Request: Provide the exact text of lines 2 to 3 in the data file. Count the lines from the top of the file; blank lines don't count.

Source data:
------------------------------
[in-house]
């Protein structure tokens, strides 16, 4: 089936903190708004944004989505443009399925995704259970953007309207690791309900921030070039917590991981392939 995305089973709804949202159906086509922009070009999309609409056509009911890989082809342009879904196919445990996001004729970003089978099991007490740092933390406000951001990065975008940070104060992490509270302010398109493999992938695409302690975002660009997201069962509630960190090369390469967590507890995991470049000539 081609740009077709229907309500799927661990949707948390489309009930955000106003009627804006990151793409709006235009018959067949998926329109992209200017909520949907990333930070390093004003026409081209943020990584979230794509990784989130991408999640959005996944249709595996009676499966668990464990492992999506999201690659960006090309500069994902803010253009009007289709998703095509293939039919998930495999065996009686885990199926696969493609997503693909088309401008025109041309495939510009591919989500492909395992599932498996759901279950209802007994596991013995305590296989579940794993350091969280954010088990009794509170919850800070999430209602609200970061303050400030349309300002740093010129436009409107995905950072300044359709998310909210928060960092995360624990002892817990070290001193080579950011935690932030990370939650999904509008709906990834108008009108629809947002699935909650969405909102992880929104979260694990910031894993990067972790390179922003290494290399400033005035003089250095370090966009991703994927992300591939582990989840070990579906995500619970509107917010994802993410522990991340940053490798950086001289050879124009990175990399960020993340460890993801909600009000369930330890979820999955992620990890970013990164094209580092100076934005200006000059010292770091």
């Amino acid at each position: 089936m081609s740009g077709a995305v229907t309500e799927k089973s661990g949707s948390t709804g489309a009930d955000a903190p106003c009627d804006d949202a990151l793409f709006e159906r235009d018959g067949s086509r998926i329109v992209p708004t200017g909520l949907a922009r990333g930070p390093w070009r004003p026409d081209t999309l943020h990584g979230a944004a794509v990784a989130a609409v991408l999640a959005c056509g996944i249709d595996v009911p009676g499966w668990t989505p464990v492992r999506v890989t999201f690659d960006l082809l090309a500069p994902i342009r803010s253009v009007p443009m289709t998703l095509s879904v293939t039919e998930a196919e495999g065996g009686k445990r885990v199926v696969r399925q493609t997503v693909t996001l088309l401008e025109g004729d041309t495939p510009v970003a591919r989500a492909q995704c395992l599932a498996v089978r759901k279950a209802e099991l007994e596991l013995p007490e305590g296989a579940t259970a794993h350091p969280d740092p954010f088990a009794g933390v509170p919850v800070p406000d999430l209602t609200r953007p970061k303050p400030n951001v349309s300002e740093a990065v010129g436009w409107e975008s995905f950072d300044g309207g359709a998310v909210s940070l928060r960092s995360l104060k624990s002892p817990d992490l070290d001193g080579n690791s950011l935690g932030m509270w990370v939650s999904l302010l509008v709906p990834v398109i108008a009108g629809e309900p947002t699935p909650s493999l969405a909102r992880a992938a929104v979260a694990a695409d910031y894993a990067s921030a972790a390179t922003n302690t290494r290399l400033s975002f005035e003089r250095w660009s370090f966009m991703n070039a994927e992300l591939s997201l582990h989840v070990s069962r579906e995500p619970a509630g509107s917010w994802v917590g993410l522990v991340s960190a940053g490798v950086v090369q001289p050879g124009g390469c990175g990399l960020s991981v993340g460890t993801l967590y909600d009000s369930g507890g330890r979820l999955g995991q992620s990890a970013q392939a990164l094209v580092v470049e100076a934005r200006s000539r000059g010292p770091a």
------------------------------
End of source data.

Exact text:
């Protein structure tokens, strides 16, 4: 089936903190708004944004989505443009399925995704259970953007309207690791309900921030070039917590991981392939 995305089973709804949202159906086509922009070009999309609409056509009911890989082809342009879904196919445990996001004729970003089978099991007490740092933390406000951001990065975008940070104060992490509270302010398109493999992938695409302690975002660009997201069962509630960190090369390469967590507890995991470049000539 081609740009077709229907309500799927661990949707948390489309009930955000106003009627804006990151793409709006235009018959067949998926329109992209200017909520949907990333930070390093004003026409081209943020990584979230794509990784989130991408999640959005996944249709595996009676499966668990464990492992999506999201690659960006090309500069994902803010253009009007289709998703095509293939039919998930495999065996009686885990199926696969493609997503693909088309401008025109041309495939510009591919989500492909395992599932498996759901279950209802007994596991013995305590296989579940794993350091969280954010088990009794509170919850800070999430209602609200970061303050400030349309300002740093010129436009409107995905950072300044359709998310909210928060960092995360624990002892817990070290001193080579950011935690932030990370939650999904509008709906990834108008009108629809947002699935909650969405909102992880929104979260694990910031894993990067972790390179922003290494290399400033005035003089250095370090966009991703994927992300591939582990989840070990579906995500619970509107917010994802993410522990991340940053490798950086001289050879124009990175990399960020993340460890993801909600009000369930330890979820999955992620990890970013990164094209580092100076934005200006000059010292770091």
């Amino acid at each position: 089936m081609s740009g077709a995305v229907t309500e799927k089973s661990g949707s948390t709804g489309a009930d955000a903190p106003c009627d804006d949202a990151l793409f709006e159906r235009d018959g067949s086509r998926i329109v992209p708004t200017g909520l949907a922009r990333g930070p390093w070009r004003p026409d081209t999309l943020h990584g979230a944004a794509v990784a989130a609409v991408l999640a959005c056509g996944i249709d595996v009911p009676g499966w668990t989505p464990v492992r999506v890989t999201f690659d960006l082809l090309a500069p994902i342009r803010s253009v009007p443009m289709t998703l095509s879904v293939t039919e998930a196919e495999g065996g009686k445990r885990v199926v696969r399925q493609t997503v693909t996001l088309l401008e025109g004729d041309t495939p510009v970003a591919r989500a492909q995704c395992l599932a498996v089978r759901k279950a209802e099991l007994e596991l013995p007490e305590g296989a579940t259970a794993h350091p969280d740092p954010f088990a009794g933390v509170p919850v800070p406000d999430l209602t609200r953007p970061k303050p400030n951001v349309s300002e740093a990065v010129g436009w409107e975008s995905f950072d300044g309207g359709a998310v909210s940070l928060r960092s995360l104060k624990s002892p817990d992490l070290d001193g080579n690791s950011l935690g932030m509270w990370v939650s999904l302010l509008v709906p990834v398109i108008a009108g629809e309900p947002t699935p909650s493999l969405a909102r992880a992938a929104v979260a694990a695409d910031y894993a990067s921030a972790a390179t922003n302690t290494r290399l400033s975002f005035e003089r250095w660009s370090f966009m991703n070039a994927e992300l591939s997201l582990h989840v070990s069962r579906e995500p619970a509630g509107s917010w994802v917590g993410l522990v991340s960190a940053g490798v950086v090369q001289p050879g124009g390469c990175g990399l960020s991981v993340g460890t993801l967590y909600d009000s369930g507890g330890r979820l999955g995991q992620s990890a970013q392939a990164l094209v580092v470049e100076a934005r200006s000539r000059g010292p770091a």